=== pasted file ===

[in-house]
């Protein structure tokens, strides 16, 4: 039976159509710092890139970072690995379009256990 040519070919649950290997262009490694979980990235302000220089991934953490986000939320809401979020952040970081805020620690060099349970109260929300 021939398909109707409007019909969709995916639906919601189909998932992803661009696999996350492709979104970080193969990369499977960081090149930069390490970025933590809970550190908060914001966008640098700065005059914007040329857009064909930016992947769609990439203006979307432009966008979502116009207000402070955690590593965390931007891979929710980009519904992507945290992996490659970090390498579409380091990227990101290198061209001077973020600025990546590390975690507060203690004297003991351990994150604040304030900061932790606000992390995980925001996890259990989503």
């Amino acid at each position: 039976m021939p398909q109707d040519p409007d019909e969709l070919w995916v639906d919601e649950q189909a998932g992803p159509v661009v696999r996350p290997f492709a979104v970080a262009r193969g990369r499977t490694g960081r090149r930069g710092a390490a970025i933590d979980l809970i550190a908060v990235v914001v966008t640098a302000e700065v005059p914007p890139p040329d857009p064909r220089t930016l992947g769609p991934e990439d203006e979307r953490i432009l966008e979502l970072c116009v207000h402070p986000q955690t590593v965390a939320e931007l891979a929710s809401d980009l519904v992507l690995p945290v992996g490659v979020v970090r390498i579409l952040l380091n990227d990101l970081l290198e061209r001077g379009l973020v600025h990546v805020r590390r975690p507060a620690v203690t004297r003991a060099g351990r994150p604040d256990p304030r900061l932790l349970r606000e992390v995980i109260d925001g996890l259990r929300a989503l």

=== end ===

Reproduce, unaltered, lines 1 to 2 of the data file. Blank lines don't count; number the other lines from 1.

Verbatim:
[in-house]
């Protein structure tokens, strides 16, 4: 039976159509710092890139970072690995379009256990 040519070919649950290997262009490694979980990235302000220089991934953490986000939320809401979020952040970081805020620690060099349970109260929300 021939398909109707409007019909969709995916639906919601189909998932992803661009696999996350492709979104970080193969990369499977960081090149930069390490970025933590809970550190908060914001966008640098700065005059914007040329857009064909930016992947769609990439203006979307432009966008979502116009207000402070955690590593965390931007891979929710980009519904992507945290992996490659970090390498579409380091990227990101290198061209001077973020600025990546590390975690507060203690004297003991351990994150604040304030900061932790606000992390995980925001996890259990989503």